Iran says it has developed Arash-2 drone designed to hit Israel’s Tel Aviv, Haifa

Published: Updated:
Enable Read mode
100% Font Size

Iran has designed a drone, named Arash-2, specifically for targeting the Israeli cities of Tel Aviv and Haifa, a senior Iranian military commander said on Sunday.

For the latest headlines, follow our Google News channel online or via the app.

“We have specially designed this drone for Haifa and Tel Aviv. This is a unique drone that was developed for this task,” state media quoted Kiyoumars Heydari, commander of the Iranian army’s ground forces, as saying.


Iran “will unveil this drone’s capabilities in future exercises,” he said.

Iran does not recognise Israel and Iranian military commanders have repeatedly threatened to attack the cities of Tel Aviv and Haifa.

Efforts to revive the 2015 nuclear deal between Iran and world powers, which Israel opposes, have yet to succeed since negotiations began in Vienna in April 2021.

The 2015 deal, formally known as the Joint Comprehensive Plan of Action, offered Iran sanctions relief in exchange for curbs on its nuclear program. Israel believes the deal is too generous to Tehran and is opposed to efforts by the US and the EU to restore it.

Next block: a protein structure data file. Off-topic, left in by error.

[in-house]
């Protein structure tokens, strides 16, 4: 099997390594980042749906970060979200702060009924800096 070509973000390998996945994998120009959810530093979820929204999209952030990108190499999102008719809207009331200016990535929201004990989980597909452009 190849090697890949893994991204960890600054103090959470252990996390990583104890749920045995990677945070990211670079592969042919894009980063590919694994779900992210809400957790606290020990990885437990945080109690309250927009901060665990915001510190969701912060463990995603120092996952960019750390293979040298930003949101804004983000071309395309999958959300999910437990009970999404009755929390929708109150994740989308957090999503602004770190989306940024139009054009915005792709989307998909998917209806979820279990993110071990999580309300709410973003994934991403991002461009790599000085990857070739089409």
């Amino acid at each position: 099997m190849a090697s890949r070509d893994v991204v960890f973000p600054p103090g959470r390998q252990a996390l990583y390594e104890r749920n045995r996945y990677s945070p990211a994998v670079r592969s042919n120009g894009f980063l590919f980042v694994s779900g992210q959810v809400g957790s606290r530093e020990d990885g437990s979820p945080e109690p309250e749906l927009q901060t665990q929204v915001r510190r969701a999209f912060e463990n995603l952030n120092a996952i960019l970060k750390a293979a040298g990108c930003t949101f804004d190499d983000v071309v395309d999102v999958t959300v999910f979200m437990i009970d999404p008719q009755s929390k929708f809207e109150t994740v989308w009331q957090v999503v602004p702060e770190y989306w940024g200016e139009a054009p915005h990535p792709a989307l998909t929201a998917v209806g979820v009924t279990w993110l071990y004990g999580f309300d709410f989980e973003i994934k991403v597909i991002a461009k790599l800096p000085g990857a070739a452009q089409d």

On Saturday, Britain, France and Germany – who are parties to deal alongside the US, Russia and China – said they had “serious doubts” about Iran’s intentions to revive the agreement.

Tehran said the statement by the three European countries was “unconstructive,” and Moscow’s envoy to the talks called it “untimely.”

Former US President Donald Trump withdrew Washington from the deal in 2018, saying it was too soft on Iran, and reimposed sweeping sanctions on Tehran.

Iran, which insists its nuclear program is for peaceful purposes only, responded by expanding its nuclear program, breaching most of the deal’s restrictions.

Read more:

New US sanctions on Iran for shipping drones to Russia

Iran equips cities with defense systems: Official

US Navy says vessels seized by Iran were unarmed, ‘posed no risk to naval traffic’

Top Content Trending